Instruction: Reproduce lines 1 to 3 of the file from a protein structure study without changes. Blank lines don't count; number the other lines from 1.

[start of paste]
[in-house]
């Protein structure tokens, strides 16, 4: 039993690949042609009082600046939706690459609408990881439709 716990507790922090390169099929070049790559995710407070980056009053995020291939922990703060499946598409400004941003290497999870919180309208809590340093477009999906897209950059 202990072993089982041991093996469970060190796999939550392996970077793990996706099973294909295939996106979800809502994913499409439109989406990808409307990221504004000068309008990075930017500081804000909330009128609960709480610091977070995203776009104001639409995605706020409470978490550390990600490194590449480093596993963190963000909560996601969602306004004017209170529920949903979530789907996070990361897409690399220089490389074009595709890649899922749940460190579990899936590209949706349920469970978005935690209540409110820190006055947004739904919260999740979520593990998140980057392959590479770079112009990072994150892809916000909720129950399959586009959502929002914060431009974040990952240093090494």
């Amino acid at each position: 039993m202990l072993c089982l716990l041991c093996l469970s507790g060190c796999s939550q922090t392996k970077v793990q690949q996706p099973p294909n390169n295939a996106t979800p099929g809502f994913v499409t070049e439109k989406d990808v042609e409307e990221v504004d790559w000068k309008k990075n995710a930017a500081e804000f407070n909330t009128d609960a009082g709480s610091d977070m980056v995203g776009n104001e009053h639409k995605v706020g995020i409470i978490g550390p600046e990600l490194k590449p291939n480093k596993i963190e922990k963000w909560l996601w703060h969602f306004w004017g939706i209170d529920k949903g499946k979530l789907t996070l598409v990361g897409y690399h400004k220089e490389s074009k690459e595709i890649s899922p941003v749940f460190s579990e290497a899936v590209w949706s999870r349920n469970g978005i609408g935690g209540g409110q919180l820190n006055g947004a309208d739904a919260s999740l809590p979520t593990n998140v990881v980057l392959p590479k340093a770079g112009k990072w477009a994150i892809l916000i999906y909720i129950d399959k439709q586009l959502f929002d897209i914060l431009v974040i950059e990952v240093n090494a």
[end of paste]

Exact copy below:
[in-house]
């Protein structure tokens, strides 16, 4: 039993690949042609009082600046939706690459609408990881439709 716990507790922090390169099929070049790559995710407070980056009053995020291939922990703060499946598409400004941003290497999870919180309208809590340093477009999906897209950059 202990072993089982041991093996469970060190796999939550392996970077793990996706099973294909295939996106979800809502994913499409439109989406990808409307990221504004000068309008990075930017500081804000909330009128609960709480610091977070995203776009104001639409995605706020409470978490550390990600490194590449480093596993963190963000909560996601969602306004004017209170529920949903979530789907996070990361897409690399220089490389074009595709890649899922749940460190579990899936590209949706349920469970978005935690209540409110820190006055947004739904919260999740979520593990998140980057392959590479770079112009990072994150892809916000909720129950399959586009959502929002914060431009974040990952240093090494």
């Amino acid at each position: 039993m202990l072993c089982l716990l041991c093996l469970s507790g060190c796999s939550q922090t392996k970077v793990q690949q996706p099973p294909n390169n295939a996106t979800p099929g809502f994913v499409t070049e439109k989406d990808v042609e409307e990221v504004d790559w000068k309008k990075n995710a930017a500081e804000f407070n909330t009128d609960a009082g709480s610091d977070m980056v995203g776009n104001e009053h639409k995605v706020g995020i409470i978490g550390p600046e990600l490194k590449p291939n480093k596993i963190e922990k963000w909560l996601w703060h969602f306004w004017g939706i209170d529920k949903g499946k979530l789907t996070l598409v990361g897409y690399h400004k220089e490389s074009k690459e595709i890649s899922p941003v749940f460190s579990e290497a899936v590209w949706s999870r349920n469970g978005i609408g935690g209540g409110q919180l820190n006055g947004a309208d739904a919260s999740l809590p979520t593990n998140v990881v980057l392959p590479k340093a770079g112009k990072w477009a994150i892809l916000i999906y909720i129950d399959k439709q586009l959502f929002d897209i914060l431009v974040i950059e990952v240093n090494a």